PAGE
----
Common Causes Of Missed Periods
The most common cause of a missed period is pregnancy. However, if youre not sexually active, havent had sex in a few months, or got a negative result on your pregnancy test, you already know thats not the issue.
That leads us to other possibilities. While one late or missing period isnt worth fretting about, you shouldnt let it become a common occurrence. Here are the five most common causes of irregular periods, and what you can do about them.
Missed Periods And Pregnancy
If youve had unprotected sex, you may have missed your period because youre pregnant. You may want to rule out pregnancy first by taking a pregnancy test, or you can see if you need to take a test with our Am I pregnant quiz.
Keep an eye out for any early pregnancy symptoms, like:
- tender breasts
These symptoms coupled with a missed period could mean you are pregnant
Other Ways To Skip Your Period
Taking birth control pills arent the only way to skip your period. Other options include the progestin-releasing intrauterine device , progestin injection , progestin implant , and the combination NuvaRing or contraceptive patches.
If you arent sure about the pill, speak with your doctor about your other options. Make sure you speak with your doctor before using a birth control patch to skip your period. Compared to birth controls pills, the patch has a slightly increased risk for blood clotting. However, the patch is the same general formulation as combination pills.
Recommended Reading: How Long Can You Have Your Period
When To Visit The Doctor
Make an appointment with your doctor if you can’t pinpoint the reasons for a late period they may want to check for various conditions. It’s also important to note that vaginal bleeding after a late period may not be the monthly visitor you were expecting. “Anybody who experiences heavy bleeding and pain after a missed period and/or a positive pregnancy test should go to the doctor,” says Dr. McDonald. “All bleeding is not a period, especially in a setting where something is off.”
How To Keep Your Menstrual Cycle On Track
If you miss your period while on the pill and you havent missed any doses, pregnancy isnt likely. Instead, the hormones in the pill are likely the cause. If you miss a second period and havent missed any doses, pregnancy is still unlikely. At this point though, if youre sexually active, its still worth taking a pregnancy test or calling your doctor.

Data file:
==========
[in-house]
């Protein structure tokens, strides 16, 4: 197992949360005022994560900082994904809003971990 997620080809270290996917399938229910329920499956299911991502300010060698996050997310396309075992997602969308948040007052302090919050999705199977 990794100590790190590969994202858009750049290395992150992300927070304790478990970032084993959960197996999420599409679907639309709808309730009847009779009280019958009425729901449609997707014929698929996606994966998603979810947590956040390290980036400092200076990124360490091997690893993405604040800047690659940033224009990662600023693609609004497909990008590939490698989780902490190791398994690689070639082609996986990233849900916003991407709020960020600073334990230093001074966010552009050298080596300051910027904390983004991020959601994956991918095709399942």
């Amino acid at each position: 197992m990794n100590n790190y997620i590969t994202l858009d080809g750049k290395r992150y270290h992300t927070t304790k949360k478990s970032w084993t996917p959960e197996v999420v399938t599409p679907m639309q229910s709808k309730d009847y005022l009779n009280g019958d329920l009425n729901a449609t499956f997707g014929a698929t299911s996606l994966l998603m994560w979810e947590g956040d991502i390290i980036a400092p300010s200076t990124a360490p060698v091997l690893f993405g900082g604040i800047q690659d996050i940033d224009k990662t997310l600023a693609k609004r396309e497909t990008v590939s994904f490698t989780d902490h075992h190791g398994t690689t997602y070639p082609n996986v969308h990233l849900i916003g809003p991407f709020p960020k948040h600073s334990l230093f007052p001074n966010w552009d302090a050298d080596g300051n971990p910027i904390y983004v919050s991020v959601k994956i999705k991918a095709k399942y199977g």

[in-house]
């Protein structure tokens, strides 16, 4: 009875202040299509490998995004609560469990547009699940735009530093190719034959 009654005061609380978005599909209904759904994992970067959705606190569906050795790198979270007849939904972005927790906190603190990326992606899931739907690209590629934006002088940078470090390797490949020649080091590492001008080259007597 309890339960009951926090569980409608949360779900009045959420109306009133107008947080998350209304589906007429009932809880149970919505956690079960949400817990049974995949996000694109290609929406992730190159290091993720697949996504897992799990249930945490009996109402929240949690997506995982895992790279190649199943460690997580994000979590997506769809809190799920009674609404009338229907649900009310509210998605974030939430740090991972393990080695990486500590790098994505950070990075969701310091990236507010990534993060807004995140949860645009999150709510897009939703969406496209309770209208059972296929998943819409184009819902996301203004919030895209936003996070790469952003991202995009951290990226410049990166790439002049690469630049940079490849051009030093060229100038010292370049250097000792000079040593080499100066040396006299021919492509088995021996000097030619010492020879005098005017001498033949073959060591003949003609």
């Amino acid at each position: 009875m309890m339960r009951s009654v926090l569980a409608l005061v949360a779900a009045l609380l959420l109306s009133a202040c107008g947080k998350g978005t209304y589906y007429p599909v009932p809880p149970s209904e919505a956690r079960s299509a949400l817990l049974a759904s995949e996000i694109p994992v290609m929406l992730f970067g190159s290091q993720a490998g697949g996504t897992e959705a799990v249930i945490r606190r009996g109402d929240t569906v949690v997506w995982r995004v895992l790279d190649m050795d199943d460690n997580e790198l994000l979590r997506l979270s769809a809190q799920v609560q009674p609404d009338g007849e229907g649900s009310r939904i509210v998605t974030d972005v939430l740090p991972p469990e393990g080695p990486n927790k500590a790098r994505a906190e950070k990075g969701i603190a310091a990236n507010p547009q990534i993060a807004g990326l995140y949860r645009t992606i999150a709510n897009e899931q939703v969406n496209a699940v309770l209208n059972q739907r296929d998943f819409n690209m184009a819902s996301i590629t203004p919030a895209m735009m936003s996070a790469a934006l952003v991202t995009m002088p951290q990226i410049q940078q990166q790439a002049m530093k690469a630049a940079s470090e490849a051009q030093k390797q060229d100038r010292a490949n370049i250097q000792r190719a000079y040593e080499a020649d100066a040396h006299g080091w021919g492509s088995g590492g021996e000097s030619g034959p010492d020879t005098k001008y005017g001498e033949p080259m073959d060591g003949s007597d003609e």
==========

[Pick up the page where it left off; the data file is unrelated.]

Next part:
Your doctor can help you address any other factors that may be at play. After youve pinpointed the cause, you should be able to get your period back on a regular cycle. You may be able to do this in a number of ways:
- Make sure you take time to relieve stress. Try breathing techniques, yoga, restorative walks, and even journaling to get at the root of your stress.
- Eat a healthy diet and work to keep your weight in a normal range. If you suspect you have an eating disorder, tell a friend or your doctor so they can point you to the resources you need to get help.
- Keep up with regular exercise. Your activity level may seem manageable to you, but see if stepping back a bit helps your regular bleeding resume.
Recommended Reading: How To Make Your Period End Faster
Will I Need Any Tests
If you go to see a doctor about your periods stopping, first of all the doctor will ask you some questions. For example, the doctor will want to know:
- If you have ever had periods and whether they were regular.
- How long you have not had periods for.
- If you have recently been using any contraception.
- If you are on any medication or have any other medical conditions.
- If you have recently lost weight.
- If you are under any stress.
- If there is any chance you could be pregnant.
- If you have any other symptoms, such as hot flushes or milk leaking from your breasts. The doctor may also ask about symptoms of pregnancy such as morning sickness or tender breasts.
Your doctor may then wish to examine you. The doctor may want to check your weight and height and then work out your BMI. They may also want to feel your tummy. They may want to look for signs of possible causes. In some cases an internal examination may be needed.Whether further tests are needed will depend on what has been discovered from talking to you and examining you. You may not need any tests at all. Tests which may be needed include:
- A pregnancy test .